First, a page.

Arizona politician's alleged adoption aide pleads guilty
PHOENIX (AP) — A woman accused of helping a metro Phoenix politician in what authorities have called an illegal adoption scheme involving women from the Marshall Islands pleaded guilty Thursday to helping arrange benefits from Arizona's Medicaid program for expecting mothers even though the women didn't live in the state.
Lynwood Jennet, 46, assisted the birth mothers in applying for the health benefits at the direction of Maricopa County Assessor Paul Petersen, who also works as an adoption attorney, authorities said.
Officials have said 28 Marshallese women gave birth in the Phoenix area as part of the scheme, costing Arizona $800,000 in health care expenses, and that their children were put up for adoption through Petersen.
Jennet also was accused of serving as a point of contact for people in the Marshall Islands who looked for pregnant women interested in coming to the United States to give up their children for adoption.
Jennet's plea deal to charges of fraud and conspiracy calls for two to four years in prison and the repayment of the $800,000, though the repayment could be shared with Petersen if he's eventually convicted on similar charges. Prosecutors and defense attorneys declined to say whether Jennet will testify against Petersen.
Peterson, a Republican, has denied the charges and is fighting to keep his political post leading the agency that determines property values in Maricopa County, Arizona's most populous.
Investigators have said Jennet relayed information about birth mothers to Petersen, who bought the women passports and plane tickets to Phoenix.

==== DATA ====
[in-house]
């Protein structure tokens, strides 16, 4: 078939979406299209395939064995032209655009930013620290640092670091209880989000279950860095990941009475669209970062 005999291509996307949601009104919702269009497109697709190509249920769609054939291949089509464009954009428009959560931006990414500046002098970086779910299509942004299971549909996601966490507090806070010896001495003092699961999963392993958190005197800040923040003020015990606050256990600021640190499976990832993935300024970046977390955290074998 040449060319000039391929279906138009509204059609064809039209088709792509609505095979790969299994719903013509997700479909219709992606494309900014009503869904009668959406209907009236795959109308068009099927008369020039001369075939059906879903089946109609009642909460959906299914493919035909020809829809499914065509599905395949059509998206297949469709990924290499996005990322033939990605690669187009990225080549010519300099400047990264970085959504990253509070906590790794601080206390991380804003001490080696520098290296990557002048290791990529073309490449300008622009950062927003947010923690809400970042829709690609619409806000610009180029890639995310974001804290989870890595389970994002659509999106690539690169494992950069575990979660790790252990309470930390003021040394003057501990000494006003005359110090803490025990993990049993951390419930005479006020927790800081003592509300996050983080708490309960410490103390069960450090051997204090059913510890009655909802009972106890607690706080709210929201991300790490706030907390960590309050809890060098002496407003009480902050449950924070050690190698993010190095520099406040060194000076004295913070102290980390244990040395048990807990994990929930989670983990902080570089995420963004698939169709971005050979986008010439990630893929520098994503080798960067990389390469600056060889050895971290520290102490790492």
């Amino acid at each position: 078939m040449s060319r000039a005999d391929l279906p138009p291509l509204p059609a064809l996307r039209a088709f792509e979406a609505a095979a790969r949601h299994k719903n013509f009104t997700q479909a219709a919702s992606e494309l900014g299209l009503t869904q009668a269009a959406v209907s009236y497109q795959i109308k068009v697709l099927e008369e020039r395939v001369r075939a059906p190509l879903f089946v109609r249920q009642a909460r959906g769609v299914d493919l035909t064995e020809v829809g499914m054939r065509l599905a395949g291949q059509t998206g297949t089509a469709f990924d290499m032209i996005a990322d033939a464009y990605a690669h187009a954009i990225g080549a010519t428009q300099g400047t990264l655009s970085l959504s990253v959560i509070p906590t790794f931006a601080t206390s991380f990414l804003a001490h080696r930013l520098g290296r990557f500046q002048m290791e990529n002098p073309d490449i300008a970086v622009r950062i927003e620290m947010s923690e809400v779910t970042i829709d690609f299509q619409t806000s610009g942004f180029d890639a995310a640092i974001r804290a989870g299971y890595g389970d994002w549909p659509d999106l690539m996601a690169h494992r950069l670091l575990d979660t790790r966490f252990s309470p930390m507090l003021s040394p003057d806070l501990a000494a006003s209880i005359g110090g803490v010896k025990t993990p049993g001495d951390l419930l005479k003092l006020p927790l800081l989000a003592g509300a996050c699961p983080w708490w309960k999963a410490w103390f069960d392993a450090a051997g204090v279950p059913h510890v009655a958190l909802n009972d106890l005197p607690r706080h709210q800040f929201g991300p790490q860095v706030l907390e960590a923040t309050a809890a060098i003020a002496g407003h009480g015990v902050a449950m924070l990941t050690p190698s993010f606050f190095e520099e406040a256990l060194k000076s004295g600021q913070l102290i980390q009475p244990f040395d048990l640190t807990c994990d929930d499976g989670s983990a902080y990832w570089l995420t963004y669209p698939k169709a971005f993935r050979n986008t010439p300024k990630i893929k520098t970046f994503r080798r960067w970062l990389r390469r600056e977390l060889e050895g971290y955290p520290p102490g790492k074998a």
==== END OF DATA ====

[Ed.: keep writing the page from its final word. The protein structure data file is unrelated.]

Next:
Petersen faces criminal charges in Arizona, Utah and Arkansas as part of the alleged scheme involving 70 adoption cases.
He faces human smuggling charges in Utah and Arkansas and is accused of defrauding Arizona's Medicaid system by submitting false applications on the behalf of the women.
Authorities have said the women who went to Utah to give birth received little to no prenatal care. Authorities also said Petersen and associates took away passports from the pregnant women while they were in the U.S. to assert more control over them.
Petersen has pleaded not guilty to the charges in Arizona and Arkansas, though he hasn't yet entered a plea in Utah.
His attorneys have said Petersen ran a legal adoption practice and has been vilified before his side of the story comes out.
Kurt Altman, the attorney defending Petersen on the Arizona charges, declined to say what his client's defense would be on the charges he defrauded the state's Medicaid system.
Marshall Islands citizens have been prohibited from traveling to the U.S. for adoption purposes since 2003.
The Maricopa County Board of Supervisors put Petersen on a 120-day unpaid suspension after the charges emerged. He he is fighting to be reinstated and his agency's website still prominently features his picture and name.
The county attorney commissioned an investigation into Peterson that is expected to be completed before the end of this year and the board of supervisors is expected to use it to decide whether to maintain or end Petersen's suspension.
Associated Press writer Jonathan J. Cooper in Phoenix contributed to this report.